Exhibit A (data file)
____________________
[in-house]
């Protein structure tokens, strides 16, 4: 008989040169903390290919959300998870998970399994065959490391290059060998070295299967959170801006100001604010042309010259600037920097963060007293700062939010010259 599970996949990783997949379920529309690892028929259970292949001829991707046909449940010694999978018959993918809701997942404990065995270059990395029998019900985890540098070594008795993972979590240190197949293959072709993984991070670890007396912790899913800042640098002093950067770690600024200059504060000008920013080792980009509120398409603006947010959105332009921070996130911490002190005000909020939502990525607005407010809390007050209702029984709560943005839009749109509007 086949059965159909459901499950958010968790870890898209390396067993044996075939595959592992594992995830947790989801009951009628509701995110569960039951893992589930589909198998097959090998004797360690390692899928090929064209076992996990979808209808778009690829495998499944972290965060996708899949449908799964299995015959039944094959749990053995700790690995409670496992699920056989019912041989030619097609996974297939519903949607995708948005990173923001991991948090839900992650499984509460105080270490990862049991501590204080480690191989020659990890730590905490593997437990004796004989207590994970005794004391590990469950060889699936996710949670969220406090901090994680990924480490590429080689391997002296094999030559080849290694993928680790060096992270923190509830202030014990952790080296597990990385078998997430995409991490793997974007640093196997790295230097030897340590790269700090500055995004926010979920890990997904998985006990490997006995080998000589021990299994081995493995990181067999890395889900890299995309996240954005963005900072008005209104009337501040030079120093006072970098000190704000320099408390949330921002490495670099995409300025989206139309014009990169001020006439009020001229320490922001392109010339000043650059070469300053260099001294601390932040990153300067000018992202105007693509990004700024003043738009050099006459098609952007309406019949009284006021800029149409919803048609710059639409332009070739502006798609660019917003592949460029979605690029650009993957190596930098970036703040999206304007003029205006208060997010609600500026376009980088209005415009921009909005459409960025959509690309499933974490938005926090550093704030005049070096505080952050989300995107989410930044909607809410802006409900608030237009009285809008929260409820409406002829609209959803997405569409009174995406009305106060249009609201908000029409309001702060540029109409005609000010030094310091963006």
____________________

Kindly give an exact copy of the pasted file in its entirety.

[in-house]
């Protein structure tokens, strides 16, 4: 008989040169903390290919959300998870998970399994065959490391290059060998070295299967959170801006100001604010042309010259600037920097963060007293700062939010010259 599970996949990783997949379920529309690892028929259970292949001829991707046909449940010694999978018959993918809701997942404990065995270059990395029998019900985890540098070594008795993972979590240190197949293959072709993984991070670890007396912790899913800042640098002093950067770690600024200059504060000008920013080792980009509120398409603006947010959105332009921070996130911490002190005000909020939502990525607005407010809390007050209702029984709560943005839009749109509007 086949059965159909459901499950958010968790870890898209390396067993044996075939595959592992594992995830947790989801009951009628509701995110569960039951893992589930589909198998097959090998004797360690390692899928090929064209076992996990979808209808778009690829495998499944972290965060996708899949449908799964299995015959039944094959749990053995700790690995409670496992699920056989019912041989030619097609996974297939519903949607995708948005990173923001991991948090839900992650499984509460105080270490990862049991501590204080480690191989020659990890730590905490593997437990004796004989207590994970005794004391590990469950060889699936996710949670969220406090901090994680990924480490590429080689391997002296094999030559080849290694993928680790060096992270923190509830202030014990952790080296597990990385078998997430995409991490793997974007640093196997790295230097030897340590790269700090500055995004926010979920890990997904998985006990490997006995080998000589021990299994081995493995990181067999890395889900890299995309996240954005963005900072008005209104009337501040030079120093006072970098000190704000320099408390949330921002490495670099995409300025989206139309014009990169001020006439009020001229320490922001392109010339000043650059070469300053260099001294601390932040990153300067000018992202105007693509990004700024003043738009050099006459098609952007309406019949009284006021800029149409919803048609710059639409332009070739502006798609660019917003592949460029979605690029650009993957190596930098970036703040999206304007003029205006208060997010609600500026376009980088209005415009921009909005459409960025959509690309499933974490938005926090550093704030005049070096505080952050989300995107989410930044909607809410802006409900608030237009009285809008929260409820409406002829609209959803997405569409009174995406009305106060249009609201908000029409309001702060540029109409005609000010030094310091963006």